Journal Articles
[1]

Stephen Mell, Steve Zdancewic, and Osbert Bastani.
Optimal Program Synthesis via Abstract Interpretation.
8(POPL), 2024.
[ PDF ]
We consider the problem of synthesizing programs with numerical constants that optimize a quantitative objective, such as accuracy, over a set of inputoutput examples. We propose a general framework for optimal synthesis of such programs in a given DSL, with provable optimality guarantees. Our framework enumerates programs in a general search graph, where nodes represent subsets of concrete programs. To improve scalability, it uses A* search in conjunction with a search heuristic based on abstract interpretation; intuitively, this heuristic establishes upper bounds on the value of subtrees in the search graph, enabling the synthesizer to identify and prune subtrees that are provably suboptimal. In addition, we propose a natural strategy for constructing abstract transformers for monotonic semantics, which is a common property for components in neurosymbolic DSLs. Finally, we implement our approach in the context of two existing DSLs for data classification, demonstrating that our algorithm is more scalable than existing optimal synthesizers.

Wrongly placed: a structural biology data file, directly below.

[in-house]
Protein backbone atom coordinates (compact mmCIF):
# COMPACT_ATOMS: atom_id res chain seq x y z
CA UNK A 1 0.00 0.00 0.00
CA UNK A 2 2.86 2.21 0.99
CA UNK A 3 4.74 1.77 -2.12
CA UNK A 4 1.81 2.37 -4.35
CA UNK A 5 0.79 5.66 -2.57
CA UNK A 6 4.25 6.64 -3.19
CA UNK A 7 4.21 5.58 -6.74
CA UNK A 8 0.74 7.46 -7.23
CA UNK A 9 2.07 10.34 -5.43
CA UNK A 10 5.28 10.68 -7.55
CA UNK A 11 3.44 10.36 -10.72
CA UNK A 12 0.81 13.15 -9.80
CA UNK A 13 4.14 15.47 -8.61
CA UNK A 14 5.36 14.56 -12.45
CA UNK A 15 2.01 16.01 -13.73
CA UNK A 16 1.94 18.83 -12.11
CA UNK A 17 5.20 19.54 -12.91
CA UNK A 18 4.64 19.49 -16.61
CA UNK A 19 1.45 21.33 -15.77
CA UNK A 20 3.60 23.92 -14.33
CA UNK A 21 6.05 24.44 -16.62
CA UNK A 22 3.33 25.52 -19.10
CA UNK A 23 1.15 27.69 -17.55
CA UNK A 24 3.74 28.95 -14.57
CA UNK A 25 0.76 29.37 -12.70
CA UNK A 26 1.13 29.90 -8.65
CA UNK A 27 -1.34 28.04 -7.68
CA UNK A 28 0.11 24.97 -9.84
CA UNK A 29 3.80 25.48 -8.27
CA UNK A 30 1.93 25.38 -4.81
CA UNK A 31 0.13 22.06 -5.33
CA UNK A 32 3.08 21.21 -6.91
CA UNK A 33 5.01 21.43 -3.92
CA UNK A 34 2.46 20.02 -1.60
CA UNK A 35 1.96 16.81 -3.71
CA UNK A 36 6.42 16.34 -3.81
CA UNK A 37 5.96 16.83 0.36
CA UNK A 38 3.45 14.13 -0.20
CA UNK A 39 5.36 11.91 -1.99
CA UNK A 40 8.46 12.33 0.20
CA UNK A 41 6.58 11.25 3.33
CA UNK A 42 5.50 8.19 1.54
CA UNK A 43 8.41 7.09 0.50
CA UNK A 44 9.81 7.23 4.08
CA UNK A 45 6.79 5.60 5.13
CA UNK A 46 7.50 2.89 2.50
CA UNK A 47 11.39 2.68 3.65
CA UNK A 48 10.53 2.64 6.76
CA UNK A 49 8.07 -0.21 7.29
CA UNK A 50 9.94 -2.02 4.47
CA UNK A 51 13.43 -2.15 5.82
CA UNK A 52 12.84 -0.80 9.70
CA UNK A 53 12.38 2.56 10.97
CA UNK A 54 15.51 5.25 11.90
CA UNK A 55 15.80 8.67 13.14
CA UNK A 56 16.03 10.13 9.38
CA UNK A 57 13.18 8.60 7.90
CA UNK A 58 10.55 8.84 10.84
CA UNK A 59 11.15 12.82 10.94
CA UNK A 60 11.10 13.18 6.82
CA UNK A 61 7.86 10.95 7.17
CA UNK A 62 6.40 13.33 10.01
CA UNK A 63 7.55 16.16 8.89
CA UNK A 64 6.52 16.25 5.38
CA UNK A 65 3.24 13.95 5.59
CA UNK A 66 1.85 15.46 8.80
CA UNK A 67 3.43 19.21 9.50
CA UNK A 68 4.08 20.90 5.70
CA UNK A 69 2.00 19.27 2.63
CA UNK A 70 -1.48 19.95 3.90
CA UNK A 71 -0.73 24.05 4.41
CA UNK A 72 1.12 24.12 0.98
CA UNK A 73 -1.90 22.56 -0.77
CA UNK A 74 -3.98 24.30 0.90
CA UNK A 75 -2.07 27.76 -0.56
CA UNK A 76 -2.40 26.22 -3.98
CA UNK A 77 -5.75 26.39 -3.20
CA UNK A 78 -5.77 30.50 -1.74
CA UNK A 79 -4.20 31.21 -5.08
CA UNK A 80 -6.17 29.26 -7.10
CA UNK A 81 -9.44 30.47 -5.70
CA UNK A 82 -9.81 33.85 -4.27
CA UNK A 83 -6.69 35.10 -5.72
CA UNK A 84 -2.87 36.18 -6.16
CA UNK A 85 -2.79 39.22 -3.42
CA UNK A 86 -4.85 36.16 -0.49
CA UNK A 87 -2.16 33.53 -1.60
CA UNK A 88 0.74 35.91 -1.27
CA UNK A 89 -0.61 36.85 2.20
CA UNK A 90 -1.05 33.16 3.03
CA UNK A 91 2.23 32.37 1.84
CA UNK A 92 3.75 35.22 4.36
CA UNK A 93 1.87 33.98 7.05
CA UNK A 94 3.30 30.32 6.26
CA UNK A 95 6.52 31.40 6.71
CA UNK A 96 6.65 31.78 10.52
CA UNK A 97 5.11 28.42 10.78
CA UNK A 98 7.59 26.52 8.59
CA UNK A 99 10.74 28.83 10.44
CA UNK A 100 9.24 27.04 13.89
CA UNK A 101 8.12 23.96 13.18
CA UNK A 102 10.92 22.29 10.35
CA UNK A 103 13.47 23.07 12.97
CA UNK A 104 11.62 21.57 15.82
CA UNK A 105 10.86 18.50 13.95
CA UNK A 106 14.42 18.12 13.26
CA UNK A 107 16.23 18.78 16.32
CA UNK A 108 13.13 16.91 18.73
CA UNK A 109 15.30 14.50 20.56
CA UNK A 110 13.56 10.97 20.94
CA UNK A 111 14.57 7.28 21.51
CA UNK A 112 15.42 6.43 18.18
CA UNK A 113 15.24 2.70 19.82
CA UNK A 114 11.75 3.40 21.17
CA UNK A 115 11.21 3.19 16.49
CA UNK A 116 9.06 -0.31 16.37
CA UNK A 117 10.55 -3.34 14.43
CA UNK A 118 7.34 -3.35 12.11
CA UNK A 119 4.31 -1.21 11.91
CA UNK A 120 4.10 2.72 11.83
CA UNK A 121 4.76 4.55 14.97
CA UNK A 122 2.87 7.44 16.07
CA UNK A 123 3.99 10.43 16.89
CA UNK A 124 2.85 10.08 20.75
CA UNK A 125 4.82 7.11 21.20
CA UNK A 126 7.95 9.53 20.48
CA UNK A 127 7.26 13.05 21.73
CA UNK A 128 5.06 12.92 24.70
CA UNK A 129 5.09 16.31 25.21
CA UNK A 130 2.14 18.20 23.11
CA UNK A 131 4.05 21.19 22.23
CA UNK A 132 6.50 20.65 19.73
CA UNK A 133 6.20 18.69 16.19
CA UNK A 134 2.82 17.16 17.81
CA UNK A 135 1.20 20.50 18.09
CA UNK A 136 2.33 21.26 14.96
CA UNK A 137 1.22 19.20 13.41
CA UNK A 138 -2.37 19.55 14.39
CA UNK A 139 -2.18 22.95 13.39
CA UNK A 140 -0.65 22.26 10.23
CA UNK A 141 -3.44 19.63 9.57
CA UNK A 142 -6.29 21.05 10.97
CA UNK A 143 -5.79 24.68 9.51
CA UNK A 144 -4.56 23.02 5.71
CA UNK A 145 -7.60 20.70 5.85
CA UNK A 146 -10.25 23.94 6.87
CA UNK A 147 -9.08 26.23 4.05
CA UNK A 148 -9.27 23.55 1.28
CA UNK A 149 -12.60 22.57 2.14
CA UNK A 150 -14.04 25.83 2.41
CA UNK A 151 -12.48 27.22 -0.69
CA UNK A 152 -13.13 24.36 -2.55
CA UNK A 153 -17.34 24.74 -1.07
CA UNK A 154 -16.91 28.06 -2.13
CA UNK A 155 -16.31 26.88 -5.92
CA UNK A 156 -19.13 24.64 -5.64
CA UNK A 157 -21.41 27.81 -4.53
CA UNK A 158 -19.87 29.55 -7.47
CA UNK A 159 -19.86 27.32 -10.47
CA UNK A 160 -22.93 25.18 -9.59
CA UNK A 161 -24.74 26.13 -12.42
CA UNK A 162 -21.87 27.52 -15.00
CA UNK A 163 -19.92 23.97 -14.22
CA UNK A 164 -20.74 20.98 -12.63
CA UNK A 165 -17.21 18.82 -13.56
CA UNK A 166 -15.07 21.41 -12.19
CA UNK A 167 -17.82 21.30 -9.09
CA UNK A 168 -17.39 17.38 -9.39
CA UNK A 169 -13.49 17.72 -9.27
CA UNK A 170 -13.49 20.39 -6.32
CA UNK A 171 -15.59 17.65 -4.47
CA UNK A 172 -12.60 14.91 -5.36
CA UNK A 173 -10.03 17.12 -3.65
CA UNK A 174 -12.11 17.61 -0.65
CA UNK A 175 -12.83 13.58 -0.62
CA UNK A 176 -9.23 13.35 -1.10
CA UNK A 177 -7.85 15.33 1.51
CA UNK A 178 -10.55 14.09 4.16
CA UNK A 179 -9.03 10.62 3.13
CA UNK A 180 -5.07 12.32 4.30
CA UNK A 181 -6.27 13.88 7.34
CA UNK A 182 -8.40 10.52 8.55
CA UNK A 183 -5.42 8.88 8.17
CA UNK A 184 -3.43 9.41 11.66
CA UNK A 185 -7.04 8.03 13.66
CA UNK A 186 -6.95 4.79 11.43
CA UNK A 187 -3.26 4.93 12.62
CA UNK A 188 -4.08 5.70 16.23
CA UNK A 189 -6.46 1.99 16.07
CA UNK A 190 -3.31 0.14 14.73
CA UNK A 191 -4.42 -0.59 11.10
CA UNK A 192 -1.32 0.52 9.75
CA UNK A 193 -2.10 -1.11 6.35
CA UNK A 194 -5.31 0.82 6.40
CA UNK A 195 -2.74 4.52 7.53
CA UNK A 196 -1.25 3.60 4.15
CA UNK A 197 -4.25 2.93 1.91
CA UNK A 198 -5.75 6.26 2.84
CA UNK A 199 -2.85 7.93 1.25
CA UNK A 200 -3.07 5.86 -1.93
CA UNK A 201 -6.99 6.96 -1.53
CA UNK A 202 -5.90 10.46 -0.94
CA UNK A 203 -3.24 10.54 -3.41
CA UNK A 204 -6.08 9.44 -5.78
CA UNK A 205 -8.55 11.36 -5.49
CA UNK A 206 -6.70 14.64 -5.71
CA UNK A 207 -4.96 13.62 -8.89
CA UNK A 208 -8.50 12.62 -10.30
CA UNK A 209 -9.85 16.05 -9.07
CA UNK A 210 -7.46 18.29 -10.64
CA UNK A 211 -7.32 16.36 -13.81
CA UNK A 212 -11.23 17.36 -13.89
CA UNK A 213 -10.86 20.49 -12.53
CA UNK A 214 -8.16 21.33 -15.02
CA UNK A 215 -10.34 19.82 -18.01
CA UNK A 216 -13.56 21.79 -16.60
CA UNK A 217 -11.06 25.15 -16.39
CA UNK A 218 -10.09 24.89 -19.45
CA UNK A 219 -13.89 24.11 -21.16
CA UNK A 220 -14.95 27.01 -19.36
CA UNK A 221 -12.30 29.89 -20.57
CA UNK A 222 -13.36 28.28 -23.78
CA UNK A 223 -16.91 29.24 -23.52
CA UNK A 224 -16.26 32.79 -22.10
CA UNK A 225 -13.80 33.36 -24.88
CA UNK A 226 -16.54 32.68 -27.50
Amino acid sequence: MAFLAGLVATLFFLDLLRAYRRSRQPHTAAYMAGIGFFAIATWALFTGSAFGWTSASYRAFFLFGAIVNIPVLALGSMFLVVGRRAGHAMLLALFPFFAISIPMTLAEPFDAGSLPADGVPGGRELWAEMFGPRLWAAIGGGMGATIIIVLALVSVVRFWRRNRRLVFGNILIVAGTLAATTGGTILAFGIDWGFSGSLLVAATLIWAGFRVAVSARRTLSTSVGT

[2]

Nicolas Chappe, Paul He, Ludovic Henrio, Yannick Zakowski, and Steve Zdancewic.
Choice Trees: Representing Nondeterministic, Recursive, and
Impure Programs in Coq.
Proceedings of the ACM on Programming Languages, 7(POPL), 2023.
[ PDF ]
This paper introduces Choice Trees (CTrees), a monad for modeling
nondeterministic, recursive, and impure programs in Coq.
Inspired by Xia et al.'s ITrees, this novel data structure
embeds computations into coinductive trees with three kind of